UNDP’s circular funding
The Monthly ‘claims’ that…
Since the beginning of the 1990’s, the United Nations Development Program (UNDP) has provided technical and administrative assistance to the Lebanese government. Its work has been focused in the ministries of finance, economy, administrative development and environment and, a few years ago, the premiership.
Most researchers and Lebanese think that the UNDP finances its activities, but to date, the UNDP has not made public how a project is initiated, its cost and the identity of the funder(s).
The fact of the matter is that the Lebanese Government makes UNDP appear as the funder, while in reality it is not. Instead, it is a façade acting as an employment agency on behalf of the government. The UNDP is supposedly selecting qualified applicants to work in these administrations in the capacity of advisers to the minister’s office while the government pays their salaries in full. The mere fact that the consecutive Lebanese governments have omitted the cost of their arrangement with the UN agency, hiding behind such slogans as “external contribution and aid,” present clear proof of perpetrations by both sides.
The arrangement forms a violation of government decrees barring any employment by state organs and of a law stipulating that any employment should take place via the Civil Service Board. In the case of UNDP, a minister hires his advisers paying monthly salaries as high as USD 7,000 for some and USD 2,500 as a minimum for junior employees. Both figures exceed the legally defined salaries that public servants, who work in these ministries on a permanent basis, receive. For example, the director general, who has spent 20 years in service, gets paid USD 2,500, an amount equal to the salary of a “junior UNDP employee” working in one of these ministries.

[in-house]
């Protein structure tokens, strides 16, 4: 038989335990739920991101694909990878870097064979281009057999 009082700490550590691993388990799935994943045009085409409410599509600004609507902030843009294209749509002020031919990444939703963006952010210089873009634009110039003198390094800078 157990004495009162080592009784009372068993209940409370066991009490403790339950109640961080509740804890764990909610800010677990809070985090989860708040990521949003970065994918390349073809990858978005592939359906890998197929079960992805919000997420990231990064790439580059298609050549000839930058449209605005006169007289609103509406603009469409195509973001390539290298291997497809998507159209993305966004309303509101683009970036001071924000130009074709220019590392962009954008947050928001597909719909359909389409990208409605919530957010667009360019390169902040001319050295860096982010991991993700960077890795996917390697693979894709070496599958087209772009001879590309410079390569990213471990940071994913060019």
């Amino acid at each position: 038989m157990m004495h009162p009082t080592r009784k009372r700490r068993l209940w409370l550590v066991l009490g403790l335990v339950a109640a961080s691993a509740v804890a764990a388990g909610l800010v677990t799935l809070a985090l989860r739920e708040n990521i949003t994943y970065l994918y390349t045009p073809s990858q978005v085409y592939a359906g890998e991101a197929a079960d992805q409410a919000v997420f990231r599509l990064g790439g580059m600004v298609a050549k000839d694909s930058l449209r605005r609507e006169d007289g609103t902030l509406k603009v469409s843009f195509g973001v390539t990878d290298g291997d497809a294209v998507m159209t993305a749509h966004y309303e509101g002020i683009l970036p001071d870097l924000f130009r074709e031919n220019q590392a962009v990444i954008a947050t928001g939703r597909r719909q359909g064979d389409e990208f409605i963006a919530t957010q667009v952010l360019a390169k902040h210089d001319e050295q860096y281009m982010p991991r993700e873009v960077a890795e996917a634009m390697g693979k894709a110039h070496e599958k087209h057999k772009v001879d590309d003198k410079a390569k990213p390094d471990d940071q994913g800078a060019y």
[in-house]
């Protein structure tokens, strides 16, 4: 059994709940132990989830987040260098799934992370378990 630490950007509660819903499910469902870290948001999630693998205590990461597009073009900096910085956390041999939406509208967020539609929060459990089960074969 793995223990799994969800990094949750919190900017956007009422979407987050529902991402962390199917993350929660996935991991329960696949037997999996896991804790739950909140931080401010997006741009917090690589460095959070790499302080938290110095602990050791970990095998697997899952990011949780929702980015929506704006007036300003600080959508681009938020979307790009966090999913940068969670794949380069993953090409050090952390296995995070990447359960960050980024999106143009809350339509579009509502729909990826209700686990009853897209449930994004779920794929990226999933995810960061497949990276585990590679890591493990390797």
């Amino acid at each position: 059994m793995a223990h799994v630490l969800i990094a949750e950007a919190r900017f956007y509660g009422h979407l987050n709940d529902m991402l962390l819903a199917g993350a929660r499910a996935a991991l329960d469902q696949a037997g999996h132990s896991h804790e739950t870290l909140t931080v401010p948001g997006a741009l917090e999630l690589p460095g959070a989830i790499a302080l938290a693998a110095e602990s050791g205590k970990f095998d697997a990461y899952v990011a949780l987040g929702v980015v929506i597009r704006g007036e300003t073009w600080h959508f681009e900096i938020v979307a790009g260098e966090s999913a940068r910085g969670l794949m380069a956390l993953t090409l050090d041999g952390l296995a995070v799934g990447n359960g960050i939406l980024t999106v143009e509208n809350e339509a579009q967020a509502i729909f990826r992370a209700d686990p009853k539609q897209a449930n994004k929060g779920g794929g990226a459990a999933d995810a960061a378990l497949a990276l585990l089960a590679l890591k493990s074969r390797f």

The adopted mechanism is not only a way to exercise influence but is also used as a tool against ministers and director generals who fall out of favor. The prime minister or the influential minister, who is looked favorably upon, can hire whomever he wishes while other ministers are denied this “blessing.” This is why we find that most employees in the program work for the premiership and ministries of finance, economy, environment, administrative development in addition to parliament.
Following is a breakdown of costs for UNDP projects financed by the Lebanese government according to the 2009 draft budget law:
– Economy and Trade Ministry: LBP 1,350,000,000.
– Premiership: LBP 1,424,590,000 (a project to ‘Support to Decision Making at the PM office’).
In reality, the cost over the years is much higher than this. Funds being spent by or via the UNDP are not clearly stated in the budget where there is an intentional concealment of the figures. The UNDP site however, discloses information on most of its projects with the following being the most significant:
1- “Support to the Ministry of Economy and Trade”
Cost of the project: USD 9,245,000
Donors: Ministry of Economy and Trade: 6,500,000
PRIVSECT: 45,000 UNDP: 500,000
Project duration: January 1, 2001 – December 31, 2009
Prior Expenditures: 2,769,817 (without specifying the years)
2004: 779,828 2005: 718,129
2006: 749,049 2007: 728,70.35
2- “Support to Decision Making at the PM office”
Cost of the project: USD 2,508,983
Donors: Ministry of Administrative Development
Project duration: January 1, 2003 – June 30, 2008
Prior Expenditures: 317,159 (without specifying years)
2004: 1,000,185 2005: 480,578
2006: 649,120 2007: 904,257.84
3- “Capacity Development for Fiscal Reform and Management”
Cost of the project: USD 18,500,000
Donors: Ministry of Finance
Project duration: January 1, 2003 – December 31, 2010
Prior Expenditures: 2,704,658 (without specifying years)
2004: 1,460,907 2005: 1,451,428
2006: 5,718,301 2007: 2,637,806.58
A thorough examination of figures shows that tens of millions of dollars were spent under the cover of ‘UNDP’s support for the Lebanese government’, in violation of the law. The Lebanese government, undoubtedly holds the main responsibility for breaking the laws of the country, but the UNDP is considered an accomplice and a primary beneficiary.
Filed under: Aggregated, Strictly Lebanese | 4 Comments
Tags: UNDP, United Nations Development Program